What do you mean? 215's are 215's. Both are the same width, 215mm. You should be able to cram either on those wheels with no difficulty. the 45 is just the profile - 215x45% = 96.75mm 215x50% = 107.5mm 205x50% = 102.5 mm. The numbers are all very close, only about 5mm apart in profile. Why wouldn't they fit?
 

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Why ? Probably that the lower ratio 45 cannot be stretched to 215mm on a 6.5" rim.

The only thing I know is if you check any tire specs you will see that the minimum rim width for a 215-45-17 is 7".

But 6.5" fits 205-50-17 and 215-50-17 tires.
 

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Manufacturers have minimum recomendations as a CYA statement, and that number actually is determined by our wonderful DOT, rather than the manufacturers themselves. My stock wheels on my 02 Miata are 16x6.5, and 215/45/16 Azenis have a minimum recomendation of 7" rims, yet they fit on just fine and with no safety issues. In fact, some of the national autocross level Miata guys are running that very combo, and lots of us are running other 215 tires on the stock wheels. 225s might be a bit tougher, particularly on a 17" wheel in that width.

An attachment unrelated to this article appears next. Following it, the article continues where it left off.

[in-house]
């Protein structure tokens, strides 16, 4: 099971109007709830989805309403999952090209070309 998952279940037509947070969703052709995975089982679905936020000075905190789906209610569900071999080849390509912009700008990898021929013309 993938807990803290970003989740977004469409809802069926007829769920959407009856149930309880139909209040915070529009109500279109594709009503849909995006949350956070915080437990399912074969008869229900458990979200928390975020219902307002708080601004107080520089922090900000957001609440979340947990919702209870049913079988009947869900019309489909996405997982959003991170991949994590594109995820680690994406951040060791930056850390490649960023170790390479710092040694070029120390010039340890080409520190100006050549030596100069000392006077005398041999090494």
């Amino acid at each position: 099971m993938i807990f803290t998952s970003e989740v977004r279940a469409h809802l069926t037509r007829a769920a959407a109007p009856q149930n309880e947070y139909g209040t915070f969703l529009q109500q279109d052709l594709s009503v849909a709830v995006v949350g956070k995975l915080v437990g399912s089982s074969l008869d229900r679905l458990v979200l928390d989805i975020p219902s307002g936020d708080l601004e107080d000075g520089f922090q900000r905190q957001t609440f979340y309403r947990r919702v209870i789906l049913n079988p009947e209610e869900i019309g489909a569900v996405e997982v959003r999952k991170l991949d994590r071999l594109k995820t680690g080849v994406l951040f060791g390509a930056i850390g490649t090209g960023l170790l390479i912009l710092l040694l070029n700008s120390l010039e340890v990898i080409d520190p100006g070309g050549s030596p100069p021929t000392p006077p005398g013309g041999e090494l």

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LeeLee said:
I am confused. Has any of you done any hard driving with your Eagle RS-A tires?

They are not the best, but they are not *that* bad. I will replace them with something else when they get worn out, but so far they have offered performance that is better than any other OEM tire I've experienced.
I have hod trouble with mine in the snow. On packed snow they have almost absolutly go grip. The only thing that has saved my ass a couple times is the ABS.

budgy said:
The sad thing is that a lot of winter tires you can get are probably better on dry pavement then the Eagles we have right now.
This is probably true, but only because winter tires have a softer tread and a low tread life. If you drove around on winter tires all year, I would imagine that you would have to replace them very often.